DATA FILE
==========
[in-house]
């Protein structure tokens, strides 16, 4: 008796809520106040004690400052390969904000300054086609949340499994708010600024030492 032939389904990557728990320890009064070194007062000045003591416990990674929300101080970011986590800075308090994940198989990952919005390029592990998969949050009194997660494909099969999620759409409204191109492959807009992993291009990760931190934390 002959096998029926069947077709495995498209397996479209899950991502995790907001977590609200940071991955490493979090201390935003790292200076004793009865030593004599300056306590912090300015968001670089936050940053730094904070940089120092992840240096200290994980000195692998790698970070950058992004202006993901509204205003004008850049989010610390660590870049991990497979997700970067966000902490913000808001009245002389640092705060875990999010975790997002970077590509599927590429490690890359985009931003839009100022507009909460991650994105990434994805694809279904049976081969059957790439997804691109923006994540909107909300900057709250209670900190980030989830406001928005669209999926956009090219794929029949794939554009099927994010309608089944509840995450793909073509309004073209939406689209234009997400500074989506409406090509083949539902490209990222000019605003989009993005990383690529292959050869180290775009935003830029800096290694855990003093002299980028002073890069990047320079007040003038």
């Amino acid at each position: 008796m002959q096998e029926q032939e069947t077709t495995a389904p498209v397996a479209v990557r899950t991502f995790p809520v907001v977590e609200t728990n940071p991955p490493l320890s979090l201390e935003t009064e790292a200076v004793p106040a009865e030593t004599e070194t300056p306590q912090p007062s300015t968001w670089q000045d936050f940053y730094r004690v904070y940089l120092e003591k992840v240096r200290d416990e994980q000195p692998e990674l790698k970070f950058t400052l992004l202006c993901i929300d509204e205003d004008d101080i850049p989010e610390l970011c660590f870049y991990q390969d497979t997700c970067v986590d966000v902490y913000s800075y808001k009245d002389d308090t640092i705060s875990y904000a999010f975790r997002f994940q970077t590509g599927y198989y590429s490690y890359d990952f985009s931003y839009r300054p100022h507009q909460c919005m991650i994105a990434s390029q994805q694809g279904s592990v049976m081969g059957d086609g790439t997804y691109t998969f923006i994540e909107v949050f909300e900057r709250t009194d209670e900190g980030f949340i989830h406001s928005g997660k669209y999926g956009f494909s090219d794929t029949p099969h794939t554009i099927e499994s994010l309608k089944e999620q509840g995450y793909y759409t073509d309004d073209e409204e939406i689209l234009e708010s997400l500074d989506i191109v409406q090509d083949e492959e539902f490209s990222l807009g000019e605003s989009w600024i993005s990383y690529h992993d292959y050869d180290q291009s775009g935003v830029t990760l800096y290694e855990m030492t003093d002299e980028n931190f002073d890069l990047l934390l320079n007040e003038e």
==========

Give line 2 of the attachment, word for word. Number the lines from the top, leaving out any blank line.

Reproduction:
């Protein structure tokens, strides 16, 4: 008796809520106040004690400052390969904000300054086609949340499994708010600024030492 032939389904990557728990320890009064070194007062000045003591416990990674929300101080970011986590800075308090994940198989990952919005390029592990998969949050009194997660494909099969999620759409409204191109492959807009992993291009990760931190934390 002959096998029926069947077709495995498209397996479209899950991502995790907001977590609200940071991955490493979090201390935003790292200076004793009865030593004599300056306590912090300015968001670089936050940053730094904070940089120092992840240096200290994980000195692998790698970070950058992004202006993901509204205003004008850049989010610390660590870049991990497979997700970067966000902490913000808001009245002389640092705060875990999010975790997002970077590509599927590429490690890359985009931003839009100022507009909460991650994105990434994805694809279904049976081969059957790439997804691109923006994540909107909300900057709250209670900190980030989830406001928005669209999926956009090219794929029949794939554009099927994010309608089944509840995450793909073509309004073209939406689209234009997400500074989506409406090509083949539902490209990222000019605003989009993005990383690529292959050869180290775009935003830029800096290694855990003093002299980028002073890069990047320079007040003038």